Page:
Foucault takes this principle further by connecting it to the affinity Cynicism has always had with the dog, and he refers to a commentator on Aristotle’s Categories to see how this association was understood in antiquity. Cynics therefore embrace the life of the dog insofar the latter are:

  1. shameless in public
  2. indifferent
  3. aggressive
  4. good guards (phulaktikos – this is also a really important theme in early Christian asceticism). (summarised from p224)

These principles and ideals all lead the Cynic philosopher to self-alienation. They attempt to force their own flight (the reference to Bernauer is deliberate) from the normal masses (the reference to the proletariat is also deliberate). And if the true life is the alienated life (Foucault never uses the word alienated in this context, as it would be really confusing in French), then all philosophers should be aiming to project themselves from society. The true life is the other life.

I believe that with this idea that the true life is the other life, we arrive at a particularly important point in the history of Cynicism, in the history of philosophy, indeed in the history of occidental ethics. (p226)

Foucault spends the last few minutes of this half of the lecture clarifying what he means by “the other life”, and in doing so refers back to the sharp distinction he had already made in the fifth lecture between the metaphysics of the Alcibiades and the ascesis of the Laches. Whilst the former founded the notion of the other world – the world of purity, truth, and soul – the latter founded the pursuit of the other life – the life of ascesis and the care of the self.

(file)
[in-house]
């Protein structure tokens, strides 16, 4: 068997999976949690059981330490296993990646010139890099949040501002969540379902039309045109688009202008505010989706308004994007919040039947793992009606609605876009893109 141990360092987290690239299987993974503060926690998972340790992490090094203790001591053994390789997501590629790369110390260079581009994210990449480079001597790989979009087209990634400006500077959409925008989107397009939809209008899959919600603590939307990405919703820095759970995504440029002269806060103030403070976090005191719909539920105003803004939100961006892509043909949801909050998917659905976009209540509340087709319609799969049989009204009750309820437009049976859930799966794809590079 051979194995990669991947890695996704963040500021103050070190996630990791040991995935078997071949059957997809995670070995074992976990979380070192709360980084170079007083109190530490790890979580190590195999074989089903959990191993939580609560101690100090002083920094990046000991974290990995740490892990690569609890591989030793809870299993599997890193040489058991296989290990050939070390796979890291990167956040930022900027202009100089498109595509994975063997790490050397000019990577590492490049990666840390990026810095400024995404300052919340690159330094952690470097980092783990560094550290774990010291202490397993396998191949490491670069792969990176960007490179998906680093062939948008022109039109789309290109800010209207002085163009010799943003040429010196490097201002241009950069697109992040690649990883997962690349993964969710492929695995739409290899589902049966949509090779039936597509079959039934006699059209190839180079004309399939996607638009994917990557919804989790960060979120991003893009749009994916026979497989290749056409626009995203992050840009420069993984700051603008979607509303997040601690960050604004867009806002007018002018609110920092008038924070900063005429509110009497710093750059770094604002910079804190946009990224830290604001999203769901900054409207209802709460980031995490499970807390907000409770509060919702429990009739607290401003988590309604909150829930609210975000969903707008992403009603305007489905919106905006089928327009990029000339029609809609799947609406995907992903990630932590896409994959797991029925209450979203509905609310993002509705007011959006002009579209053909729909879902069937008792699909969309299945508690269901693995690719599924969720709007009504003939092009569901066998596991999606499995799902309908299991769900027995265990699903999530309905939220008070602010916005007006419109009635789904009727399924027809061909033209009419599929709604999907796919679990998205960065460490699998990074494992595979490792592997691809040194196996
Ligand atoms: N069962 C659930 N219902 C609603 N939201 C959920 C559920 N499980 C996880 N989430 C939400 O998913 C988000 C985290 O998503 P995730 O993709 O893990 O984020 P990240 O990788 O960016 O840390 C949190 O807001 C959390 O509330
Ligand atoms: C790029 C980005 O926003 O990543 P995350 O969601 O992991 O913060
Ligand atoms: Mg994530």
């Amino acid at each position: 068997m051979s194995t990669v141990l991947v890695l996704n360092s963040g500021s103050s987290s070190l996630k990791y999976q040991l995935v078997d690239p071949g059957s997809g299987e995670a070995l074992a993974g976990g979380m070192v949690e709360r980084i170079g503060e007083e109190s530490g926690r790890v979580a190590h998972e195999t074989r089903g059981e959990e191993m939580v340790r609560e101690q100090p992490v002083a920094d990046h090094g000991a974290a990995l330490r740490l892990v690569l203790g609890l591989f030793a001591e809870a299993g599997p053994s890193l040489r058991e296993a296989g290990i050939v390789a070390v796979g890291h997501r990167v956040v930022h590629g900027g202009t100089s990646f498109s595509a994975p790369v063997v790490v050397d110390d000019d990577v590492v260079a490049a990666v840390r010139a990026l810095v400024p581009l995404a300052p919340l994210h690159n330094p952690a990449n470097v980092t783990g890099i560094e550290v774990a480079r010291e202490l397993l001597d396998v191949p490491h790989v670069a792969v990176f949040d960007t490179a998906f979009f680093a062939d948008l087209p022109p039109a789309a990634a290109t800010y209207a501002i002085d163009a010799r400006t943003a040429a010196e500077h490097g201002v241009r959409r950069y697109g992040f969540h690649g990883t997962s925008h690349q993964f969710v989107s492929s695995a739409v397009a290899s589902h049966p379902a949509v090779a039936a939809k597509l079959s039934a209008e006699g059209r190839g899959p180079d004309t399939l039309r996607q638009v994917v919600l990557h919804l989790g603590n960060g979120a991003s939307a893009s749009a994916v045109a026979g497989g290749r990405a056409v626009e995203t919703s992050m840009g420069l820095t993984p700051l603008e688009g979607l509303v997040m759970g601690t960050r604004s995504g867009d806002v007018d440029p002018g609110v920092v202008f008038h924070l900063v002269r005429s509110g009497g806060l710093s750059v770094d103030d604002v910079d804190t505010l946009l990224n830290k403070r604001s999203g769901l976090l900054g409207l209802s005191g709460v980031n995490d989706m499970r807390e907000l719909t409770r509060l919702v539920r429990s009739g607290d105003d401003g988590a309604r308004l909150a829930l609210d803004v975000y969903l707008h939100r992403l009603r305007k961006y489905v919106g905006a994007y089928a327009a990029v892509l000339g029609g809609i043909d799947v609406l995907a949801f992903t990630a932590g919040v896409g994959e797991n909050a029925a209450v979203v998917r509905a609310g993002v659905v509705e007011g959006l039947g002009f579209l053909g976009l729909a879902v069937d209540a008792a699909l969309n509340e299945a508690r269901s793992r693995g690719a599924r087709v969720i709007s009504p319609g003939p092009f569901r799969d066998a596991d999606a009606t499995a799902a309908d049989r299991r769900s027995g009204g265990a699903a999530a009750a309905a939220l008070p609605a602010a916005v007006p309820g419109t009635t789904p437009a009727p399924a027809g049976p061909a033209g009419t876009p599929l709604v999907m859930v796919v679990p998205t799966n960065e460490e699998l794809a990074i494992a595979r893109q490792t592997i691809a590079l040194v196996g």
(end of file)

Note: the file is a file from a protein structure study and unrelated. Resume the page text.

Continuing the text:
These two lines of development – of which the one pursues the other world and the other the other life, both starting from the care of the self – are evidently divergent because the one will yield platonic and neoplatonic speculation and occidental metaphysics, whereas the other will in a sense yield nothing but cynic crudeness. But it will relaunch, as a question that is both central and marginal in relation to philosophical practice, the question of the philosophical life and the true life as other life. May not, and should not the philosophical life, the true life, be necessarily a radically other life? (pp227-8)

And if you expect me to insert a kind of Radical Orthodox interlude here about the way the only people who unite these two are the orthodox Christians with their formula that the other life leads us to the other world, and how this formula was lost with Scotus and the Reformation, you will be disappointed. I am deeply suspicious of any formula or movement that can be embraced as “safe”: that is my main criticism of the ethical Foucauldians. Foucault himself, however, is slightly more obliging, and slightly less orthodox:

In Gnostic movements, in Christianity, there was an attempt to think the other life, the life of rupture, the life of ascesis, the life without measure with [ordinary] existence as condition for access to the other world. And that is the relation between the other life and the other world – so profoundly marked at the heart of Christian asceticism by the principle that it is the other life that leads to the other world – which will find itself radically questioned in the protestant ethic, and by Luther when access to the other world will be able to be defined by a form of life absolutely in conformity with existence itself in this world. To lead the same life in order to arrive in the other world is the formula of Protestantism. And it is from that moment that Christianity became modern. (p228, square brackets original)

The second half of the lecture is taken up with showing how point for point the Cynics attempt to transform the platonic conception of the true life.

The true life is unveiled, not pretended: whilst most classical philosophy practised this principle by allowing the return of all principles of shame, doubling their power, and insisting on adherence to social laws, the cynics were radically visible and impudent. And this is illustrated by the most famous Cynic stories, of people masturbating in the market place, having sex in public, etc. It is incidentally the Cynics who insist on radical visibility, in case anyone thought that visibility and the panopticon are evil in themselves (as I kind of did in an article in Kirke og Kultur. The desert fathers also used the public eye to make themselves conscious of their lifestyle, but most of them ended up with impudence rather than normality too: both Crates and abba Ephraim attempted to have sex in a public place in the city.